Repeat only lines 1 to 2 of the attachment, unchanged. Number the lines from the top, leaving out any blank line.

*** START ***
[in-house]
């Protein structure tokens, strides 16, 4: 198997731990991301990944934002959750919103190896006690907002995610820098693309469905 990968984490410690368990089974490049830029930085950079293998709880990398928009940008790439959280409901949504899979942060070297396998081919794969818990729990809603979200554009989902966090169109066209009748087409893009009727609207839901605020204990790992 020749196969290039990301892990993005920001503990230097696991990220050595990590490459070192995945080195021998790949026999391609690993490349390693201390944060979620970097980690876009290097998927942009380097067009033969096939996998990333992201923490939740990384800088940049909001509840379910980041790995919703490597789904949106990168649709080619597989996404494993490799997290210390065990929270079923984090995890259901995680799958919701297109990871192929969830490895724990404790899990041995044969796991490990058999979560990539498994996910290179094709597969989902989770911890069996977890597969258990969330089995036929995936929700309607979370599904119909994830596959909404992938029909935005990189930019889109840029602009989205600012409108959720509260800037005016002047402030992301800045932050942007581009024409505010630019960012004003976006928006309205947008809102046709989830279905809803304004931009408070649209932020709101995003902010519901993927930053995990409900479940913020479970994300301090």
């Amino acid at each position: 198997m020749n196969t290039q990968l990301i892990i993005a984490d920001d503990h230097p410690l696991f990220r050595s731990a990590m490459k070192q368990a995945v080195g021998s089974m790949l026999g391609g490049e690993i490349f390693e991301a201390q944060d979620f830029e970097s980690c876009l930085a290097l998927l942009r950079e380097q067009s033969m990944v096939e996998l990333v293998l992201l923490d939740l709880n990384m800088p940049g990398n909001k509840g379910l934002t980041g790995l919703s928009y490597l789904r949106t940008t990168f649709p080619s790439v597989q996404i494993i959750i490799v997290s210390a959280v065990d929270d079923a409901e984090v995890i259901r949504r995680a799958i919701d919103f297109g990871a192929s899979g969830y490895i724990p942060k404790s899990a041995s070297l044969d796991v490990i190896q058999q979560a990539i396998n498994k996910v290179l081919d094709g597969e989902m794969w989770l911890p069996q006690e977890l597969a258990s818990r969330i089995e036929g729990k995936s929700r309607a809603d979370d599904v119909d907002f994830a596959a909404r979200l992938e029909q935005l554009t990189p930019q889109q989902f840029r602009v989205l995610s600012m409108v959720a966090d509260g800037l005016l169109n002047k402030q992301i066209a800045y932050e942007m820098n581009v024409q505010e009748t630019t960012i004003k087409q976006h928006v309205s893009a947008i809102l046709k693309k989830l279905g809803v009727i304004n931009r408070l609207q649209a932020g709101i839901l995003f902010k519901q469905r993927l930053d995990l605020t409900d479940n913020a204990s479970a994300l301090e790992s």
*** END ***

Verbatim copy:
[in-house]
């Protein structure tokens, strides 16, 4: 198997731990991301990944934002959750919103190896006690907002995610820098693309469905 990968984490410690368990089974490049830029930085950079293998709880990398928009940008790439959280409901949504899979942060070297396998081919794969818990729990809603979200554009989902966090169109066209009748087409893009009727609207839901605020204990790992 020749196969290039990301892990993005920001503990230097696991990220050595990590490459070192995945080195021998790949026999391609690993490349390693201390944060979620970097980690876009290097998927942009380097067009033969096939996998990333992201923490939740990384800088940049909001509840379910980041790995919703490597789904949106990168649709080619597989996404494993490799997290210390065990929270079923984090995890259901995680799958919701297109990871192929969830490895724990404790899990041995044969796991490990058999979560990539498994996910290179094709597969989902989770911890069996977890597969258990969330089995036929995936929700309607979370599904119909994830596959909404992938029909935005990189930019889109840029602009989205600012409108959720509260800037005016002047402030992301800045932050942007581009024409505010630019960012004003976006928006309205947008809102046709989830279905809803304004931009408070649209932020709101995003902010519901993927930053995990409900479940913020479970994300301090």